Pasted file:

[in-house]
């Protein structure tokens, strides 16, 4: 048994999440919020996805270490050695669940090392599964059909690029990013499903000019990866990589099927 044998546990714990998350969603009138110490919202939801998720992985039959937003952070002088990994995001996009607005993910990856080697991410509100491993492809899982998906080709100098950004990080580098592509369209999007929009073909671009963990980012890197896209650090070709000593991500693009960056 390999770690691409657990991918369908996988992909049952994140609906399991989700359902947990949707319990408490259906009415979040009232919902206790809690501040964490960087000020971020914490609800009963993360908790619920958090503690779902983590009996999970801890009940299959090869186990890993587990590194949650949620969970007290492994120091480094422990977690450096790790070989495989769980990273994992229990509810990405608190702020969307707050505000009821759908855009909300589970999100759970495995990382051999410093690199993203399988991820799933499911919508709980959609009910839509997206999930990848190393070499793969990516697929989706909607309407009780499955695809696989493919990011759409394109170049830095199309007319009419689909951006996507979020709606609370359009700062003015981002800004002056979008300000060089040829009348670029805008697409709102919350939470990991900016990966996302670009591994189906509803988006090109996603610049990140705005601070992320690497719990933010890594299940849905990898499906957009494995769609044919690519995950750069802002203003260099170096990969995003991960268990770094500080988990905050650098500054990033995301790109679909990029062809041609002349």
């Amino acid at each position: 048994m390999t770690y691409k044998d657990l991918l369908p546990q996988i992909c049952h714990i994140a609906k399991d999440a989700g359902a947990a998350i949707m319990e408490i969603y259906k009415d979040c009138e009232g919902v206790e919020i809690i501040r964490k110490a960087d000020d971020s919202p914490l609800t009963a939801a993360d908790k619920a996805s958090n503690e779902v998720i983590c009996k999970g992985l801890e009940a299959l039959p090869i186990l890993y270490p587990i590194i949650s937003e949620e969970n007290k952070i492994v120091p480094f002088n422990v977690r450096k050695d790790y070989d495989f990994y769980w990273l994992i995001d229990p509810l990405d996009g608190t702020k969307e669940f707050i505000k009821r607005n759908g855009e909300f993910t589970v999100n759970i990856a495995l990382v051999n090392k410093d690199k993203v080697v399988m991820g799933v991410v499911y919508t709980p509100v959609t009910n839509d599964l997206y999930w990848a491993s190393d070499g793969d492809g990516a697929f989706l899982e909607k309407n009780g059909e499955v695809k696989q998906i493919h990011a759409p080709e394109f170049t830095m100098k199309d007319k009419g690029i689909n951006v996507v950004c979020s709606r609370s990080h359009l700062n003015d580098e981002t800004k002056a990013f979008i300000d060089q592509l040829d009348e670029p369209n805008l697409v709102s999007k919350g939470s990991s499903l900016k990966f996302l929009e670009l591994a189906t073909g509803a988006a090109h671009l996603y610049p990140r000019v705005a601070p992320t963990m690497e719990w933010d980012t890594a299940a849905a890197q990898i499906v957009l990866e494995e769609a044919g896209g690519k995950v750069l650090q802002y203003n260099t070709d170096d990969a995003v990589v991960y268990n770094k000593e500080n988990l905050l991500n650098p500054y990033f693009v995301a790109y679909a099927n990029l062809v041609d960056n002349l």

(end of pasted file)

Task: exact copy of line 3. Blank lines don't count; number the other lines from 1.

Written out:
């Amino acid at each position: 048994m390999t770690y691409k044998d657990l991918l369908p546990q996988i992909c049952h714990i994140a609906k399991d999440a989700g359902a947990a998350i949707m319990e408490i969603y259906k009415d979040c009138e009232g919902v206790e919020i809690i501040r964490k110490a960087d000020d971020s919202p914490l609800t009963a939801a993360d908790k619920a996805s958090n503690e779902v998720i983590c009996k999970g992985l801890e009940a299959l039959p090869i186990l890993y270490p587990i590194i949650s937003e949620e969970n007290k952070i492994v120091p480094f002088n422990v977690r450096k050695d790790y070989d495989f990994y769980w990273l994992i995001d229990p509810l990405d996009g608190t702020k969307e669940f707050i505000k009821r607005n759908g855009e909300f993910t589970v999100n759970i990856a495995l990382v051999n090392k410093d690199k993203v080697v399988m991820g799933v991410v499911y919508t709980p509100v959609t009910n839509d599964l997206y999930w990848a491993s190393d070499g793969d492809g990516a697929f989706l899982e909607k309407n009780g059909e499955v695809k696989q998906i493919h990011a759409p080709e394109f170049t830095m100098k199309d007319k009419g690029i689909n951006v996507v950004c979020s709606r609370s990080h359009l700062n003015d580098e981002t800004k002056a990013f979008i300000d060089q592509l040829d009348e670029p369209n805008l697409v709102s999007k919350g939470s990991s499903l900016k990966f996302l929009e670009l591994a189906t073909g509803a988006a090109h671009l996603y610049p990140r000019v705005a601070p992320t963990m690497e719990w933010d980012t890594a299940a849905a890197q990898i499906v957009l990866e494995e769609a044919g896209g690519k995950v750069l650090q802002y203003n260099t070709d170096d990969a995003v990589v991960y268990n770094k000593e500080n988990l905050l991500n650098p500054y990033f693009v995301a790109y679909a099927n990029l062809v041609d960056n002349l």